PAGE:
White House Confirms Weekly Presidential Radio Address on Hiatus
The White House confirms the weekly presidential radio address – a fixture for decades – is on indefinite hiatus.
“We received quite a few comments and a lot of feedback that the weekly address wasn’t being used to its full potential,” White House Press Secretary Sarah Huckabee Sanders said in response to a VOA question during Monday’s daily briefing. “We’re looking at different ways that we can revamp that and make it where it’s more beneficial and gets more information out.”
The last time the White House released a weekly radio recording made by President Donald Trump was on October 13. During the first nine months of his administration he had regularly taped the messages.
Regular presidential radio addresses began with the “fireside chats” of President Franklin Roosevelt during the depth of economic depression in 1933.
Roosevelt had begun using radio to reach the public as governor of New York State at a time when radio broadcasting was a technological revolution.
The tradition was revived by President Ronald Reagan in 1982, a veteran radio announcer and actor, who started the Saturday audio-only addresses from the White House.
Trump: US to Redesignate North Korea as State Sponsor of Terror
South Korea and Japan have welcomed a move by the United States to redesignate North Korea a state sponsor of terrorism in order to put additional financial and diplomatic pressure on the totalitarian government.
South Korea's foreign ministry said Tuesday it sees the decision "as part of the international community's joint efforts to take North Korea to the path of denuclearization."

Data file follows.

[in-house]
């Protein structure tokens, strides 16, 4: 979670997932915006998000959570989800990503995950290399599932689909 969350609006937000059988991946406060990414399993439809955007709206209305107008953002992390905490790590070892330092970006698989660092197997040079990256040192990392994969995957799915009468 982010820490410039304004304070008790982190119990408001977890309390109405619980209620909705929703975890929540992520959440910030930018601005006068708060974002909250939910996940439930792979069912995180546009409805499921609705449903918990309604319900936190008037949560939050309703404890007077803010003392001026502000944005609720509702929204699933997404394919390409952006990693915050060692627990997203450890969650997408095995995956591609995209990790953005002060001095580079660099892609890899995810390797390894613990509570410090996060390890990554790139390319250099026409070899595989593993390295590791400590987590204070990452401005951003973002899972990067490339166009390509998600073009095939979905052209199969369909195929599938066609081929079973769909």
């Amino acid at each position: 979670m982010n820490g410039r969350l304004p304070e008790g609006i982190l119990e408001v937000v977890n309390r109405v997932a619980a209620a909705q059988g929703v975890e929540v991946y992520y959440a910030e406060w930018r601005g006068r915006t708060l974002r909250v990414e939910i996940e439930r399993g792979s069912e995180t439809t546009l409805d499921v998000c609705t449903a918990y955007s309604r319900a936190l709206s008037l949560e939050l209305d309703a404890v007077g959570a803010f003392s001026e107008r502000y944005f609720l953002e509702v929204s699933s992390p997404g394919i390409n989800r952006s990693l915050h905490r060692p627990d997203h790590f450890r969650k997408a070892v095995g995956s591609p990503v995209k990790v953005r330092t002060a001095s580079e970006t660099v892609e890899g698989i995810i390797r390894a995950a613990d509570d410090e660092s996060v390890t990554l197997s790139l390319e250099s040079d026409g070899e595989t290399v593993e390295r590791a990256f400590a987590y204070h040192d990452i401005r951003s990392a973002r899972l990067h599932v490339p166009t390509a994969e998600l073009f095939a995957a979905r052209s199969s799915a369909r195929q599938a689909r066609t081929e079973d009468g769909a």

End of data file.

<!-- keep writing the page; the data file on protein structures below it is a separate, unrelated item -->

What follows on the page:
"It should have happened years ago," President Donald Trump said Monday from the White House, calling the Pyongyang government a "murderous regime."
The move, which will be formally announced by the State Department on Tuesday, returns North Korea to the department's State Sponsors of Terrorism list. Currently, the only countries on the list are Iran, Syria and Sudan.
A State Department official said the Trump administration determined Pyongyang "has repeatedly provided support for acts of international terrorism," including assassinations on foreign soil. "These acts are in keeping with the DPRK's wider range of dangerous and malicious behavior," the official said.
Secretary of State Rex Tillerson said sanctions already in place against North Korea are having an effect and that there is still hope for diplomacy.
The United States put North Korea on the terror sponsor list in 1988, after North Korean agents blew up a South Korean civilian airliner, killing 115 people. But Pyongyang was removed in 2008 after they met benchmarks related to a nuclear disarmament deal.